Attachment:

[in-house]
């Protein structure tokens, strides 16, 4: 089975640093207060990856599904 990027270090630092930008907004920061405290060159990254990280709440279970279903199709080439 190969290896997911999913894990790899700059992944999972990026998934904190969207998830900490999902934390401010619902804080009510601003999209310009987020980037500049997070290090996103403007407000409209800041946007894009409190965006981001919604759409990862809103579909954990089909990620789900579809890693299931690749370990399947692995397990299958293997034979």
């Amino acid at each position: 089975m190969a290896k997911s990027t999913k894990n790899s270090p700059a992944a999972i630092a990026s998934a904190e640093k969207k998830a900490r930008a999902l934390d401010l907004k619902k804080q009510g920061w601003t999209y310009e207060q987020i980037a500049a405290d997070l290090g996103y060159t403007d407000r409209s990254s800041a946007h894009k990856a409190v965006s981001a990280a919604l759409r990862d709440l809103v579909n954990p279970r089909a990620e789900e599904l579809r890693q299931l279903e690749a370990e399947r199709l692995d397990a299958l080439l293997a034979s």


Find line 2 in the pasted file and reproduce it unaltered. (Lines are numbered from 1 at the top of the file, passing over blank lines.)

């Protein structure tokens, strides 16, 4: 089975640093207060990856599904 990027270090630092930008907004920061405290060159990254990280709440279970279903199709080439 190969290896997911999913894990790899700059992944999972990026998934904190969207998830900490999902934390401010619902804080009510601003999209310009987020980037500049997070290090996103403007407000409209800041946007894009409190965006981001919604759409990862809103579909954990089909990620789900579809890693299931690749370990399947692995397990299958293997034979």